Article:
1. Mick West

    Mick West Administrator Staff Member

    A recent article in the British Journal of Sports Medicine^ is being widely reported, with varying degrees of accuracy. One piece of data in the article in particular seems to suggest that if you consume an extra 150 calories of sugar daily (e.g. one extra can of soda) then you get an 11-fold increase in your risk of type two diabetes:

    However this is not correct, the article gives the source of this claim:
    http://www.ncbi.nlm.nih.gov/pmc/articles/PMC3584048/ (http://archive.is/wGmbO)
    Which says:
    The problem where is that what the BJSM article is describing as an increase in the prevalence of diabetes is actually an increase in the increase in the prevalence of diabetes. The key being that it's compared to "an identical 150 calories obtained from fat or protein." which increases the prevalence by 0.1%, and since 1.1% is 11x 0.1%, then that's an "11-fold increase".

    Or put another way, people who consuming an extra 150 calories of sugar will, on average, have a 10.4% incidence of diabetes, compared to 9.4% for people who consume an extra 150 calories of fat or protein, or 9.3% for people who don't have that extra 150 calories. Or:

    Unfortunately this is not at all clear in the numerous retellings of the story, and nor is it clear that they are talking about daily calories:
    http://www.bbc.com/news/health-32417699 (http://archive.is/UXzGA)
    Which leads to responses like:
    http://forum.bodybuilding.com/showthread.php?t=167257011 (http://archive.is/8OTTX)
    The more the retelling strays from the original text, the more significant the error becomes:
    http://www.medicaldaily.com/overeat...ot-inactivity-you-cant-outrun-bad-diet-330342 (http://archive.is/mGd7k)
    http://cdanews.com/2015/04/the-root...d-to-carbohydrate-consumption-not-inactivity/ (http://archive.is/1dxKK)
    Here they don't even note this is compared to other sources of calories. At this point it can't really be considered to be simply unclear, these statements are flat wrong.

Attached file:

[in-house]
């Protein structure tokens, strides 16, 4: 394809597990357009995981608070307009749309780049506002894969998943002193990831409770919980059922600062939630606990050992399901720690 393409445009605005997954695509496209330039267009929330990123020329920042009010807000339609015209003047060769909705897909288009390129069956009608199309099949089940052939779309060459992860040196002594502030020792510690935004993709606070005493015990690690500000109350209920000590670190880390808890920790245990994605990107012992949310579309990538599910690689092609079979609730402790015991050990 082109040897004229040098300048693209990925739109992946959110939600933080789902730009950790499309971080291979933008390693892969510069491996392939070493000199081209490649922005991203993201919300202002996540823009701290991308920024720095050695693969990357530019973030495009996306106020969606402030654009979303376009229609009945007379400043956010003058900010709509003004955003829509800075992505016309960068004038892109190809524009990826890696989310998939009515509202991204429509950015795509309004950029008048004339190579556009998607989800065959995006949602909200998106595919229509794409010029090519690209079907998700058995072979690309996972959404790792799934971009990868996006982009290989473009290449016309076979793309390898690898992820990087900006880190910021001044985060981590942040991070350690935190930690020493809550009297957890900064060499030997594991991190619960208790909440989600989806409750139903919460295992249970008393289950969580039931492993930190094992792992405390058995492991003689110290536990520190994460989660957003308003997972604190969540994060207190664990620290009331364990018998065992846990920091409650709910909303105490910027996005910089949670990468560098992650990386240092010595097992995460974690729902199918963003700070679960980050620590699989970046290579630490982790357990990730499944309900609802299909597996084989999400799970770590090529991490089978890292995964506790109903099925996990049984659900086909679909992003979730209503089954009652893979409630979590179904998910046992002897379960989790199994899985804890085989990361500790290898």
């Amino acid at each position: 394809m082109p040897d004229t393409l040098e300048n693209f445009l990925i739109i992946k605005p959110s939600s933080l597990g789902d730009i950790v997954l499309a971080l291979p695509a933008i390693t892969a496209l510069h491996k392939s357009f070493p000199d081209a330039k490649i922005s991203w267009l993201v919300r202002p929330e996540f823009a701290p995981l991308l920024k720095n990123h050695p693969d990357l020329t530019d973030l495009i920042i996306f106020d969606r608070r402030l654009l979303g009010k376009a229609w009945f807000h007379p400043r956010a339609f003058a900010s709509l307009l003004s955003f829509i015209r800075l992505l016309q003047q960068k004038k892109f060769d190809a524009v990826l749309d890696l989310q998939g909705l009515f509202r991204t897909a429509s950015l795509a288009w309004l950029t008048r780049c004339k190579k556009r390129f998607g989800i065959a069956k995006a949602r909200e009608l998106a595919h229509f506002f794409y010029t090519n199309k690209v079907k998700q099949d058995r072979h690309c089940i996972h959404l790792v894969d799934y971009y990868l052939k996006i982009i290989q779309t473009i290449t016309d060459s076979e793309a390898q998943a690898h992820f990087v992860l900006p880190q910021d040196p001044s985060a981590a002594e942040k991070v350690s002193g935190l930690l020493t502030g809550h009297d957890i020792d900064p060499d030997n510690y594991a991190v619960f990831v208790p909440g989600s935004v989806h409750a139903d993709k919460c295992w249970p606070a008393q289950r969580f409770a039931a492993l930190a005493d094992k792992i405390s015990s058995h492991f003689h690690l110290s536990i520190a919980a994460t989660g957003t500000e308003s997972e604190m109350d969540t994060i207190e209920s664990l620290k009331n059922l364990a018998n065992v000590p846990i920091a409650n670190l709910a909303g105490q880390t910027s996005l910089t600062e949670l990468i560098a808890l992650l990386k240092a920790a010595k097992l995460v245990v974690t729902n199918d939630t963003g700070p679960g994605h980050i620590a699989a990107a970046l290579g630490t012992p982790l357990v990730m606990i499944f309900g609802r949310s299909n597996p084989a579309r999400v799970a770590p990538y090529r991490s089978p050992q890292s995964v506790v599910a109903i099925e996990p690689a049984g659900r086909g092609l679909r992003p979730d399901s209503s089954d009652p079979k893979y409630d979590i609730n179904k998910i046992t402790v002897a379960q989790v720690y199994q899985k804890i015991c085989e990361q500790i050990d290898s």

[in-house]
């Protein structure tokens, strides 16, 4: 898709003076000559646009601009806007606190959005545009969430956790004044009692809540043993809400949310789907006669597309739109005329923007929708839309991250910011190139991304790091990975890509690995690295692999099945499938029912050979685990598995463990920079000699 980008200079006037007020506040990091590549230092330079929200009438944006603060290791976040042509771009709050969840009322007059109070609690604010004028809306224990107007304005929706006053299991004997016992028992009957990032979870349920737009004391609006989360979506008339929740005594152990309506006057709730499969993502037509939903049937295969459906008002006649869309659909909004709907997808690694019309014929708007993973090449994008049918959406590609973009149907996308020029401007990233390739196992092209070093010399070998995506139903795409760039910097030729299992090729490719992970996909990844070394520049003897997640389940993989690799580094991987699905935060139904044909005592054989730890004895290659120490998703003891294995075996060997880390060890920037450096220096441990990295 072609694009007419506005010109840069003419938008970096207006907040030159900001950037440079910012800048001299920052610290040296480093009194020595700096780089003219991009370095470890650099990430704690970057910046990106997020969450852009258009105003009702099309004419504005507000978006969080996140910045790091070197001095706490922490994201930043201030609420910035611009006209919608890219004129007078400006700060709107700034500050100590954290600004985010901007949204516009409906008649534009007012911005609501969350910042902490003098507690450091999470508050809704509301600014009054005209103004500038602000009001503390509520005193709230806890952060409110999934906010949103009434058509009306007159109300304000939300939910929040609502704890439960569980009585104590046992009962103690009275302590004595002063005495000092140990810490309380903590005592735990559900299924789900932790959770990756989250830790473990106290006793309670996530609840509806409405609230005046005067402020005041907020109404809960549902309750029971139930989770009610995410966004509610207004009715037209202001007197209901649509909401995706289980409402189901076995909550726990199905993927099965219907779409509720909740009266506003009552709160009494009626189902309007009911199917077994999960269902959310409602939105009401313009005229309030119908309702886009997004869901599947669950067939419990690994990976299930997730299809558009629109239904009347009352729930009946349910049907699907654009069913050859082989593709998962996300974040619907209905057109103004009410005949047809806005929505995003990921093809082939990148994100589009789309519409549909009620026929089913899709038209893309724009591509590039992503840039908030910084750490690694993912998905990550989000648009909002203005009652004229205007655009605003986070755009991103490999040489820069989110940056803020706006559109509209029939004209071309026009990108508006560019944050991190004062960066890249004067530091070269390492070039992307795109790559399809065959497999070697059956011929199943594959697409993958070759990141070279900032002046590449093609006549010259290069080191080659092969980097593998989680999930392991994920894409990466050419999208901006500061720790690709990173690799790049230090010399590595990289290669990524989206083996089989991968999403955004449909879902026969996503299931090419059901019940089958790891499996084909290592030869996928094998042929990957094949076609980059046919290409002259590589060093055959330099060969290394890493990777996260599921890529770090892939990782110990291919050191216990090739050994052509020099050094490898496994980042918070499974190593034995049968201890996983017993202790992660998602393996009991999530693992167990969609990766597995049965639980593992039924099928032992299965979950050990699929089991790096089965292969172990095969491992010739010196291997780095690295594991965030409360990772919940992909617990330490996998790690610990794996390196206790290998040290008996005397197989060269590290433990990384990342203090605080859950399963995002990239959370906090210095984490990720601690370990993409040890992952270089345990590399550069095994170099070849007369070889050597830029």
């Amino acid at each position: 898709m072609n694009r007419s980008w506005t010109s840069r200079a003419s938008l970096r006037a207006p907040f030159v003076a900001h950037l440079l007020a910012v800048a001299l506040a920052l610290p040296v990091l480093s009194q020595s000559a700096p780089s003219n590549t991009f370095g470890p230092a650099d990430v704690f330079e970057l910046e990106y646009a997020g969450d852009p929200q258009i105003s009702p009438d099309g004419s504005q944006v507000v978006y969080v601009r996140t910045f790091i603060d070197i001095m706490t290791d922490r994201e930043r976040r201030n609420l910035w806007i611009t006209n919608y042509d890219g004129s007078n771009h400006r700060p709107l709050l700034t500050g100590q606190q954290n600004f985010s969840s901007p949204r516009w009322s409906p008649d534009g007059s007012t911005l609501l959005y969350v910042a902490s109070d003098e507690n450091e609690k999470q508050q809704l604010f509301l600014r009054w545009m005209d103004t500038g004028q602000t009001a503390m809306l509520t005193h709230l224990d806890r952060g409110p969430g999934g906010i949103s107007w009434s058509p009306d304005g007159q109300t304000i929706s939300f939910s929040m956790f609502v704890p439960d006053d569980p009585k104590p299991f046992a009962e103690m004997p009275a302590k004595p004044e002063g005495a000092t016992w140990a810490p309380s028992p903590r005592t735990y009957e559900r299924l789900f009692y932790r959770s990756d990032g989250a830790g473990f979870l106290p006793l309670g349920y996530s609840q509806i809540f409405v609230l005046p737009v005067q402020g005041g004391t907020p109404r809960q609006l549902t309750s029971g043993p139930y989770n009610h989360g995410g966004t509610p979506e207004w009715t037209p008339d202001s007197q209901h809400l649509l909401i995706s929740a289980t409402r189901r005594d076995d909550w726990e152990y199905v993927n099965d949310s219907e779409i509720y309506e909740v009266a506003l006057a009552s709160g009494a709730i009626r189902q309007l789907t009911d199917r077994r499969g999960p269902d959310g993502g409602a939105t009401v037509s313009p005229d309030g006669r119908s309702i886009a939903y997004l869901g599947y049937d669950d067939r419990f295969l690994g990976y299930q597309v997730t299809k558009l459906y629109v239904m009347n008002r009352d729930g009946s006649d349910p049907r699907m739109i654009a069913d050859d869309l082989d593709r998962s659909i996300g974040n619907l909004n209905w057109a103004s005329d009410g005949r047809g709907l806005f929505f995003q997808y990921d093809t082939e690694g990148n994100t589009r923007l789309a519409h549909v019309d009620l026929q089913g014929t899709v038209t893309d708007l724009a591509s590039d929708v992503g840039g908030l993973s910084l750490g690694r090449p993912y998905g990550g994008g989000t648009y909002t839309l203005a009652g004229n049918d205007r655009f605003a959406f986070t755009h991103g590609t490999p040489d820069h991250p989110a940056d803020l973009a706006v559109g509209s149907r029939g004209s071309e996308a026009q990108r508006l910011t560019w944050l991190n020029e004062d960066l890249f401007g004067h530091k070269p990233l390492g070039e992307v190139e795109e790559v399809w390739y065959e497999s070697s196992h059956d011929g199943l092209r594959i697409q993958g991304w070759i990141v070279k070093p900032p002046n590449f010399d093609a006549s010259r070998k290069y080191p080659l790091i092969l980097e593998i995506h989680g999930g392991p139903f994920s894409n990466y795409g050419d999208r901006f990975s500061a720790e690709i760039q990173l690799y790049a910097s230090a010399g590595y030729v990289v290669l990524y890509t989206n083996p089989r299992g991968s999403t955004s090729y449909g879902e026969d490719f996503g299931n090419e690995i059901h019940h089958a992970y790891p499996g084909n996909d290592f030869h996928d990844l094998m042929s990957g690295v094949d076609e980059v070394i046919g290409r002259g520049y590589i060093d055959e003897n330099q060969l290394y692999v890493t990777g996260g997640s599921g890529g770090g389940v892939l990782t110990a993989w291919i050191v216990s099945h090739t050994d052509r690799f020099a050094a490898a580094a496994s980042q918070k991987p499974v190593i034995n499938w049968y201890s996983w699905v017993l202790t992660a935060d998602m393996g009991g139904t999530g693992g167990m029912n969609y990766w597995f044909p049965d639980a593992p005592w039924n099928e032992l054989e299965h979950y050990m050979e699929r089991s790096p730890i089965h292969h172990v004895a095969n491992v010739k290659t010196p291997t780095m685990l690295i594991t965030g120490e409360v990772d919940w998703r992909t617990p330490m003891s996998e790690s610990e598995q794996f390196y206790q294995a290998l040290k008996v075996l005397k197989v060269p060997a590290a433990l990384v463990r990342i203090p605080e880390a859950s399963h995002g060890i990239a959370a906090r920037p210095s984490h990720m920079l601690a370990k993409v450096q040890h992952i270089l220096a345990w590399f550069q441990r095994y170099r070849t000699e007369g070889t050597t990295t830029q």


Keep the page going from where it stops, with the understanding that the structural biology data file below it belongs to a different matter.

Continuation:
And when reduced to a Tweet, the misrepresentation is obviously going to get repeated as fact:

    Others are simply confusing:
    http://www.mnn.com/health/fitness-well-being/blogs/you-cant-outrun-a-bad-diet-study-finds (http://archive.is/qQR96)
    "11 times more likely to increase risk" is meaningless, unless you know how much it increases the risk.

    These various levels of inaccurate retelling are indicative of a common problem in web journalism. Many sites simply re-tell a story obtained from another source. This in turn may well be retold. And as the writers re-word things to avoid the appearance of plagiarism, they gradually introduce errors, particularly if they do not understand the topic, or the math.

    Here the original data is actually in the rather dusty study: "The relationship of sugar to population-level diabetes prevalence: an econometric analysis of repeated cross-sectional data" - so far back down the food chain of article retelling that nobody is likely to check it. At most they might go back to the BJSM article, with the rather misleading "11-fold" description, and not realize they are talking about a difference between an increase of 0.1% and 1.1%, and so they don't clarify.

    Then somebody writes and article based on their article, and the error becomes assumed fact.

    One of the best attempts at clarifying this was from someone who clearly understood what the numbers meant, and did a better job than the BJSM, but still unfortunately fell short:
    http://www.huffingtonpost.com/robert-lustig-md/sugar-toxic_b_2759564.html (http://archive.is/bYiRh)
    This is still not clear, as you still have "diabetes prevalence rose 11-fold", and it should have been "the increase in diabetes prevalence rose 11-fold".

    And really using a multiple is rather meaningless, as what we are talking about is a difference in multiples. 10.4% and 9.4% vs. 9.3%. If the non sugar figure was just slightly different at 9.3%, then instead of 0.1% vs. 1.1% giving "11-fold", you'd have 0.0% vs. 1.1%, and so to be consistent you would have to say "for every excess 150 calories of sugar (say, one can of cola), there was a infinite increase in the prevalence of type 2 diabetes"
    Last edited: May 5, 2015
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  2. Hama Neggs

    Hama Neggs Senior Member

    People + language = chaos
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  3. Dan Wilson

    Dan Wilson Senior Member

    Just for reference, a mechanism for how type II diabetes develops, the image is from Principles of Biochemistry chapter 23. A lot of factors are thought to contribute to its development, but it is thought that overconsumption or overproduction of triacylglycerols (TAGs) (fats) is a huge factor. Energy from excess sugar is often stored as glycogen or fat, so a high sugar diet could certainly contribute to the risks of developing diabetes.

    Attached Files:

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  4. Santa's sidekick

    Santa's sidekick Active Member

    Mick, Metabunk is a gov disinfo site, we get it. But why be a shill for 'big sugar' as well? ;)

    (Here, the 'wink' emoji is a sarcasm trip wire.)
  5. Mick West

    Mick West Administrator Staff Member

    And just to be clear, what is being debunked here is the "11-fold increase". There's still quite a significant increase in diabetes prevalence correlating with sugar availability, just nowhere near what the language suggests.
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